I’m the first to admit that even a die-hard comics fan like me can’t keep up with the endless movies and TV shows based on spandex-clad superheroes these days. When a new Superman series from the “Arrowverse” stable of shows was announced, I was interested, but not exactly dazzled. But it’s turned out that Superman and Lois might just be the best take on the Man of Steel since the glory days of Christopher Reeve.
The secret? A Superman who smiles. A Superman who isn’t fraught with lonely alien tension or the burden of god-like powers all of the time. A Superman who’s got problems, sure, but who still is a beacon of hope. That’s not an easy character to get right – Batman or Wolverine will always seem cooler, but Superman was the first and is still in my mind the greatest of superheroes. And at his best, his adventures should make us feel good. It’s harder than it looks – but the best Superman stories, whether it’s Alan Moore’s “For The Man Who Has Everything” or Gene Luen Yang’s Superman Smashes The Klan, make it work.
Look at this brief scene from the latest episode, and it sums up why Superman and Lois is becoming my favourite comics-based show on TV these days.
“My mom made it for me” = Superman’s character in a nutshell.
A square-jawed mom-loving good guy can be boring, but all it takes is a good actor and decent storylines and Superman soars. (Look at Chris Evans, whose definitive take gave new life to Captain America, a character I always considered kind of boring.) There’s things I do like quite a lot about Henry Cavill’s Superman in the Snyderverse – he’s got the look down pat – but he’s ill-served by grim-dark storytelling that positions Superman as the haunted eternal outsider, instead of what he really is – the ultimate successful immigration story.
Tyler Hoechlin’s Superman debuted as a guest-star on the Supergirl TV series and was striking but a bit unformed – he seemed a bit too thin at first, with a perpetual five-o’clock shadow – but in his own solo series with an excellent Elizabeth Tulloch as the best Lois Lane since Margot Kidder, Hoechlin’s portrayal of Superman is getting better every week. Unmoored from the increasingly complicated antics of the Arrowverse, this is an older, more settled Man of Steel. Superman and Lois comfortably breaks the old paradigms by showing a comfortably married Clark and Lois, with two teenage sons, moved back to Clark’s old hometown of Smallville from the big city. There’s plenty of super-action, but also the drama of Clark and Lois’s teen sons Jonathan and Jordan – one of whom is developing super powers of his own.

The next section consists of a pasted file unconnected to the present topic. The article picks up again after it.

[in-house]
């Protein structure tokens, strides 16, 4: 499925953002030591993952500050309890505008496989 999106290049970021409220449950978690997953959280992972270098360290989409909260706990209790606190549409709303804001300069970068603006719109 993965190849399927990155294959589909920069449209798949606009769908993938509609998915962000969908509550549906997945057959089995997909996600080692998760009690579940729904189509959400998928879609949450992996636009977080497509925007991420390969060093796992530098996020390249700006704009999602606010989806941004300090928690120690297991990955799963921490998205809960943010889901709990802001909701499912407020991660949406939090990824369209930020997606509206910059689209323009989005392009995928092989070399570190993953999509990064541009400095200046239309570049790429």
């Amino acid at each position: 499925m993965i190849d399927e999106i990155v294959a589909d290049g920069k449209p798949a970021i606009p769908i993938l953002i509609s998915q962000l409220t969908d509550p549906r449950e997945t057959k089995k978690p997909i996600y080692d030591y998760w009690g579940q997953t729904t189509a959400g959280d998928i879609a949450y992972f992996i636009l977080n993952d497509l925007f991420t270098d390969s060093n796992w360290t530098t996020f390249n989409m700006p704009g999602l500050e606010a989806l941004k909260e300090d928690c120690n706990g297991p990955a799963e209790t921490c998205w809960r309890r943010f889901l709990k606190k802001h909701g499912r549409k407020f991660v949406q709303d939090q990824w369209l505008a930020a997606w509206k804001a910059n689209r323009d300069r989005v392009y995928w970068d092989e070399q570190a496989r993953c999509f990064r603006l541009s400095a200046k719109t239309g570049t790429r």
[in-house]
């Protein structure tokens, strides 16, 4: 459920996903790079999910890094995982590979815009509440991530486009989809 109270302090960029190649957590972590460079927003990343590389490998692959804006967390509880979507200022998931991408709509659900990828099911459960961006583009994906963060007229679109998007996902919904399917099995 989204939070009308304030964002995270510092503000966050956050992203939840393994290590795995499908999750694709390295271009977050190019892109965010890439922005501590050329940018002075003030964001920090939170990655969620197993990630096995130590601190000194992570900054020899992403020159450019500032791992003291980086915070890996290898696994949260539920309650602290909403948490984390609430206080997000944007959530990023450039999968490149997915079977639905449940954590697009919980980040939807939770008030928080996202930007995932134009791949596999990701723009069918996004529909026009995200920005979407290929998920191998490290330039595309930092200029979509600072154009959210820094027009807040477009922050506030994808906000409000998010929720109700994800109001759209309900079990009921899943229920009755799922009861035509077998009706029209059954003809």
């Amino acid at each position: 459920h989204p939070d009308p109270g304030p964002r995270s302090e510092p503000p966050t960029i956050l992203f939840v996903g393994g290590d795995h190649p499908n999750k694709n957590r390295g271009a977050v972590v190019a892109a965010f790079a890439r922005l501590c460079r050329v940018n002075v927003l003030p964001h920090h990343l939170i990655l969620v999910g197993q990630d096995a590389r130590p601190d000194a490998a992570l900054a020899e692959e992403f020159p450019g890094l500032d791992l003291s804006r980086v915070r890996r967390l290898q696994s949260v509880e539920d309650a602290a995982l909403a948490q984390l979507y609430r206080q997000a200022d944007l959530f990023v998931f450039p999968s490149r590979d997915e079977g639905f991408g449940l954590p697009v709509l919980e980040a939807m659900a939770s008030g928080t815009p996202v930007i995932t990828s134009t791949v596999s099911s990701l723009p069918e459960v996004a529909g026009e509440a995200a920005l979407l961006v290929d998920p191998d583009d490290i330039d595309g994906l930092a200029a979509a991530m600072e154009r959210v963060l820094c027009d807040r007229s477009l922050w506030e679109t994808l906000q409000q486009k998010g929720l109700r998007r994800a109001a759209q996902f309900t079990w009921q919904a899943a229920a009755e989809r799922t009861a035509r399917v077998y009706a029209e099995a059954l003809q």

Superman and Lois may have started a little slow – the first few episodes were heavy on the teen angst which all felt a bit 90210, but gradually the show began to give Clark and Lois equal time. There’s been some excellent plot twists in recent weeks as a dire threat against Superman and Earth itself becomes apparent, but the biggest focus for Superman and Lois is family. It’s a show that’s unafraid to care about its characters, and instead of seeing Clark Kent as an aloof alien, he’s unabashedly human. He’s a father who sometimes stumbles but his love for his sons is uncomplicated and unwavering, which is nice to see.
A recent flashback episode dove into Clark and Lois’ courtship, and was a beautiful love letter to the Superman mythos that also felt kind of fresh and daring. Instead of the whole rather played-out “spineless milksop” Clark Kent pining after a Lois Lane who only has eyes for Superman, this Lois Lane actually falls for Clark Kent first. Yeah, you still have to buy into the notion that a pair of glasses and a mild hairstyle change can keep people from realising Clark = Superman, but hey, that’s comics. Tulloch’s Lois is also terrific, with her go-getter independence and reporting tenacity intact and her mom energy strong. Superman and Lois could easily turn into a goopy family drama but the actors have a confidence and sincerity that makes the show stand out from the increasingly repetitive feeling of the surviving Arrowverse shows like Flash.
Superman here feels more joyous than he has on screen in ages – between Bryan Singer’s misguidedly overwrought Superman Returns, which wallowed in the drama of the Christopher Reeve Superman movies without ever finding their heart and humour, or Zach Snyder’s increasingly militaristic and stern Superman, it feels like we’ve gone years without seeing a Superman who simply enjoys his life and his family. Reeve became an iconic Superman because of his elegant charm, and light touch. Hoechlin gets that.
The Superman of Superman and Lois is certainly facing challenges – there’s a dark threat of his turning against humanity as one of the plot threads – but I like to think it’s still a show that will keep the optimism and hope of its titular hero at centre stage. After all, there’s nothing wrong with a Superman who likes his job, is there?